Which brings me back to Bill Gates and Big History. At one level, the idea of teaching history across disciplines is something I should like, given my own predilections. Christian, Gates’s hero, has put together a model where the sweep of world history is taught through big multimedia presentations. Looking at history means going back to the Big Bang and astronomy and back through human cosmology. History is taught as a confluence of science, the arts, and technology alongside more traditional studies. That’s all well and good, as far as it goes.
If the Hewitt model seems like a dream: not just an escape from the regimentation of a classroom, but an escape from any regimentation at all, there’s an opposite scenario for Big History, “a framework for all knowledge.”
Hewitt’s sons are living a life from the 19th century: foraging in the woods, doing chores, reading constantly. Hewitt has come under a lot of flack for his dismissal of regular, classroom education as prison, and he has spoken frequently since the Outside piece came out to say that he is not against public education. He describes his model—or more appropriately, the model that he, his wife, and his two sons have put together collaboratively, as something that works for his family; it may not be for everyone. It’s pretty obvious that most of what he’s doing may be unique to his family. The combination of a small farm run by exceptionally well-educated, culturally aware, and motivated parents, generous and helpful neighbors, and adjacent, accessible woodland isn’t easily replicated. The closest that I’ve seen is the outdoors training at the Wilderness Awareness School, where students learn about the nature through close observation and a large amount of adventure. Here, students—both children and adults—are immersed in the woods and are encouraged to investigate and find their own conclusions. I’m wondering, however, if there are some elements of Hewitt’s model that can be captured for the rest of us.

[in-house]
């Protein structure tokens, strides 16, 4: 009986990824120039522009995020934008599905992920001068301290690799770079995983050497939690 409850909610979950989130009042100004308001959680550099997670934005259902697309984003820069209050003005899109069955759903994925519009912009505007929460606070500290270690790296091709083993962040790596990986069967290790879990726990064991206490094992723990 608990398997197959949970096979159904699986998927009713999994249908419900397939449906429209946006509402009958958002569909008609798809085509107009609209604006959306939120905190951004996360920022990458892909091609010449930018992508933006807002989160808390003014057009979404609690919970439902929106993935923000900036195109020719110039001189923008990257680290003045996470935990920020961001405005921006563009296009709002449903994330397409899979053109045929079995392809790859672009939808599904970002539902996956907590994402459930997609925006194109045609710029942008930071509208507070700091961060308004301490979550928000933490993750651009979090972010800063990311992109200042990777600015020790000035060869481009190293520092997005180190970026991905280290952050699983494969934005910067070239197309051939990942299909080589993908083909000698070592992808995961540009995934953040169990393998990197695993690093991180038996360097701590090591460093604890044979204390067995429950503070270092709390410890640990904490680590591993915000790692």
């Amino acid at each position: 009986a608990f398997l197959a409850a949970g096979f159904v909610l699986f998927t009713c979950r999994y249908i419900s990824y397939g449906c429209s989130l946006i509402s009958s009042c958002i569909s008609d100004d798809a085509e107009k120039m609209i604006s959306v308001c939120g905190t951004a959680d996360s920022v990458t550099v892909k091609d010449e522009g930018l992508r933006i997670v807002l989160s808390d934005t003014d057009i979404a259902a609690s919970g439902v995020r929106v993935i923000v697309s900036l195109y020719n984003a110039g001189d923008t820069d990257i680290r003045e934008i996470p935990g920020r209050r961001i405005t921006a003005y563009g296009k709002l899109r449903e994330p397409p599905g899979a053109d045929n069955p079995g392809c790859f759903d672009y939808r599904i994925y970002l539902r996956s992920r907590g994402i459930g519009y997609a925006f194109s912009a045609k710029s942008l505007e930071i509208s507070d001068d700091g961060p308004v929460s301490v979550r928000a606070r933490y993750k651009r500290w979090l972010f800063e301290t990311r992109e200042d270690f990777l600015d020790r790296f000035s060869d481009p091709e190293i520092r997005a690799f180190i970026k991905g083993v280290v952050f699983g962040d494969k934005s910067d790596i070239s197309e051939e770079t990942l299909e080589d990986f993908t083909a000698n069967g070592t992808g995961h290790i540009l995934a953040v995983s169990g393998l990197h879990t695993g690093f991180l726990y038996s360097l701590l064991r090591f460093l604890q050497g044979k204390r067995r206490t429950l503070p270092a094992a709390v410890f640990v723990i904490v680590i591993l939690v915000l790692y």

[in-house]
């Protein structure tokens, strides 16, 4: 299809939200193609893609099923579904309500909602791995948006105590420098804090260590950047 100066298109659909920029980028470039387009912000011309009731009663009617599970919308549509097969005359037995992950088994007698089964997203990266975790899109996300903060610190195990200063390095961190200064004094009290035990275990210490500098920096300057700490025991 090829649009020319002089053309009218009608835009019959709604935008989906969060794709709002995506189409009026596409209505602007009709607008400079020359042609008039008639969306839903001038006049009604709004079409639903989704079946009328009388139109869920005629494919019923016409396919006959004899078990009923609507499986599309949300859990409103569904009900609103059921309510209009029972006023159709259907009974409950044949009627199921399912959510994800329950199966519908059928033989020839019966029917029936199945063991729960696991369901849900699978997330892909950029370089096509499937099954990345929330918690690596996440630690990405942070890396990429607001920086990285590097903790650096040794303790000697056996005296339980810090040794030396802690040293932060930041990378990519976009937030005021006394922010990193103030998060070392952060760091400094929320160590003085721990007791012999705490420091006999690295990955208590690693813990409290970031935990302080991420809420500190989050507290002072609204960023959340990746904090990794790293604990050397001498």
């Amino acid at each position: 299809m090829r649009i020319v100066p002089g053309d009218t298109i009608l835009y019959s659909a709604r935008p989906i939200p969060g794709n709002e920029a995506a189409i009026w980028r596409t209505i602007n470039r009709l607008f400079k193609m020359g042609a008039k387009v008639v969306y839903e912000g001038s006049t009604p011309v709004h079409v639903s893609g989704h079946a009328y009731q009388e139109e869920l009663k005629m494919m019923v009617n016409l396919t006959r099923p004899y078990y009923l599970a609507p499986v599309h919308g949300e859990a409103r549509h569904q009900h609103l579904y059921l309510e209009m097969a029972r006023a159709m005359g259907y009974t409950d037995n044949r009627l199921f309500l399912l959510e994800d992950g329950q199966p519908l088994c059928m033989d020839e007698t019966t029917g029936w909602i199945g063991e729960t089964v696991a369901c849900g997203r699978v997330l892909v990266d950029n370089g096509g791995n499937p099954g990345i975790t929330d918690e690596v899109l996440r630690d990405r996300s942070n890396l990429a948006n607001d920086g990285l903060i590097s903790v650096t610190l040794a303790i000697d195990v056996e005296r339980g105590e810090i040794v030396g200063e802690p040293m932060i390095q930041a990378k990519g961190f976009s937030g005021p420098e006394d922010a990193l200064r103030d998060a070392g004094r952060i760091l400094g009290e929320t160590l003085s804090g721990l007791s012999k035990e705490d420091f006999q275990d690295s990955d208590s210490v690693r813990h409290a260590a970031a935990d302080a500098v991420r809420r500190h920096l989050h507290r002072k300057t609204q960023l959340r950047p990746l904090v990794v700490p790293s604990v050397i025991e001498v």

With a lot of beautiful graphics and the fast-paced YouTube videos, Big History goes the other way, telling the history of the world both as a planet—through the story of forces and elements, and then stars and planets—and as a culture, through the rise of various technologies and cultures across the globe. It mixes basic chemistry with the Popul Vuh, the Mayan creation narrative, and throws in such bits and pieces as the famous Charles and Rae Eames film, Powers of Ten.
Big History is a lovely project; it’s beautiful to look at, and has the feel of great infotainment. Whether or not it should become a core way of teaching history, as Bill Gates and Christian want it to be, is an open question. Sorkin reports that the creators of Big History are collecting large amounts of data about its effectiveness, but I figure that the jury is still out.
Criticisms are legion, encapsulated in this commentary in the Guardian. Much of the Big History content is superficial and fast paced, probably too fast paced for many students. In the classroom, teachers are expected to be available to explain the concepts more clearly. But if that’s the case, what’s the point of this content? Is it nothing more than an amped-up filmstrip from the 1950s? Another critique is that interdisciplinary teaching is not new; teachers have been experimenting with it for decades, and one observation that comes out of that is how hard it is to do well, often requiring team teaching and a lot of extra work. Does this project make that any easier? And then there’s the standard critique: just because Bill Gates thinks it is cool and has the money to reproduce it and give it away to schools, is that the best way to decide how students should be learning?